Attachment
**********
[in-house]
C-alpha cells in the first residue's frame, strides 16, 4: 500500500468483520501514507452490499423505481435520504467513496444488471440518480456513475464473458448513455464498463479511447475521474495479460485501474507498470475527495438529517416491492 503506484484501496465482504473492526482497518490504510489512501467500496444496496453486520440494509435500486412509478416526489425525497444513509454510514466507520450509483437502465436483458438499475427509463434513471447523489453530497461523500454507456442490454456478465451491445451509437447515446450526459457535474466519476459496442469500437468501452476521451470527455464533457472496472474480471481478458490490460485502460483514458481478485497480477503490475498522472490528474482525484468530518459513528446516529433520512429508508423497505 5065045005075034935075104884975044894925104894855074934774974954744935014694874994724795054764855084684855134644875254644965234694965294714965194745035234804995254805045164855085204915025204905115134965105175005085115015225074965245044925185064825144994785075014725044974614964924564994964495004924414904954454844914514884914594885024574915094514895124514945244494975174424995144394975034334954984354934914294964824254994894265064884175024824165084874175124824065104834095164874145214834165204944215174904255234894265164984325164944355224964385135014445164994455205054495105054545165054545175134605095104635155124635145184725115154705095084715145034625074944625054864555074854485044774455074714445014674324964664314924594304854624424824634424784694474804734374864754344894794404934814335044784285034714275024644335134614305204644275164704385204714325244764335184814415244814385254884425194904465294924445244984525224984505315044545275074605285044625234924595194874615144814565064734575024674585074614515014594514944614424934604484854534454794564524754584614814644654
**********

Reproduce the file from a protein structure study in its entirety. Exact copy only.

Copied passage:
[in-house]
C-alpha cells in the first residue's frame, strides 16, 4: 500500500468483520501514507452490499423505481435520504467513496444488471440518480456513475464473458448513455464498463479511447475521474495479460485501474507498470475527495438529517416491492 503506484484501496465482504473492526482497518490504510489512501467500496444496496453486520440494509435500486412509478416526489425525497444513509454510514466507520450509483437502465436483458438499475427509463434513471447523489453530497461523500454507456442490454456478465451491445451509437447515446450526459457535474466519476459496442469500437468501452476521451470527455464533457472496472474480471481478458490490460485502460483514458481478485497480477503490475498522472490528474482525484468530518459513528446516529433520512429508508423497505 5065045005075034935075104884975044894925104894855074934774974954744935014694874994724795054764855084684855134644875254644965234694965294714965194745035234804995254805045164855085204915025204905115134965105175005085115015225074965245044925185064825144994785075014725044974614964924564994964495004924414904954454844914514884914594885024574915094514895124514945244494975174424995144394975034334954984354934914294964824254994894265064884175024824165084874175124824065104834095164874145214834165204944215174904255234894265164984325164944355224964385135014445164994455205054495105054545165054545175134605095104635155124635145184725115154705095084715145034625074944625054864555074854485044774455074714445014674324964664314924594304854624424824634424784694474804734374864754344894794404934814335044784285034714275024644335134614305204644275164704385204714325244764335184814415244814385254884425194904465294924445244984525224984505315044545275074605285044625234924595194874615144814565064734575024674585074614515014594514944614424934604484854534454794564524754584614814644654